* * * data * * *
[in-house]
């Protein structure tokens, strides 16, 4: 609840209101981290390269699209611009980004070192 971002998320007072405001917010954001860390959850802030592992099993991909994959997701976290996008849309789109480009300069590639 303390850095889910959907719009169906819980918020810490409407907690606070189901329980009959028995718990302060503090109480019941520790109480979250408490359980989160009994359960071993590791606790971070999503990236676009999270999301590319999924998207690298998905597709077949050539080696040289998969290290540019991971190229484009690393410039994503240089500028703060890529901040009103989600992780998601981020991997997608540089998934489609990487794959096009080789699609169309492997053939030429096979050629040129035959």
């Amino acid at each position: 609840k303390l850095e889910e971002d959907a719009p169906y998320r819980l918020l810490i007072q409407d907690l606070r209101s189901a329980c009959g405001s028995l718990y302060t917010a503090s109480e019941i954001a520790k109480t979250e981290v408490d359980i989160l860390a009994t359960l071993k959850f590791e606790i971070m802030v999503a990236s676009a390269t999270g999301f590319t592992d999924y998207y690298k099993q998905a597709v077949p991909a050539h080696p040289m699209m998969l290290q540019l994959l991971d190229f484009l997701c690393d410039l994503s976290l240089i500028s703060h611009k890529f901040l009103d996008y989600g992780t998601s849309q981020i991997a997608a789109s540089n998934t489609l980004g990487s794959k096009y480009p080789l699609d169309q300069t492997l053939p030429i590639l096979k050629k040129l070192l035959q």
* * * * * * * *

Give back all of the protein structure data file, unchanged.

[in-house]
């Protein structure tokens, strides 16, 4: 609840209101981290390269699209611009980004070192 971002998320007072405001917010954001860390959850802030592992099993991909994959997701976290996008849309789109480009300069590639 303390850095889910959907719009169906819980918020810490409407907690606070189901329980009959028995718990302060503090109480019941520790109480979250408490359980989160009994359960071993590791606790971070999503990236676009999270999301590319999924998207690298998905597709077949050539080696040289998969290290540019991971190229484009690393410039994503240089500028703060890529901040009103989600992780998601981020991997997608540089998934489609990487794959096009080789699609169309492997053939030429096979050629040129035959």
């Amino acid at each position: 609840k303390l850095e889910e971002d959907a719009p169906y998320r819980l918020l810490i007072q409407d907690l606070r209101s189901a329980c009959g405001s028995l718990y302060t917010a503090s109480e019941i954001a520790k109480t979250e981290v408490d359980i989160l860390a009994t359960l071993k959850f590791e606790i971070m802030v999503a990236s676009a390269t999270g999301f590319t592992d999924y998207y690298k099993q998905a597709v077949p991909a050539h080696p040289m699209m998969l290290q540019l994959l991971d190229f484009l997701c690393d410039l994503s976290l240089i500028s703060h611009k890529f901040l009103d996008y989600g992780t998601s849309q981020i991997a997608a789109s540089n998934t489609l980004g990487s794959k096009y480009p080789l699609d169309q300069t492997l053939p030429i590639l096979k050629k040129l070192l035959q």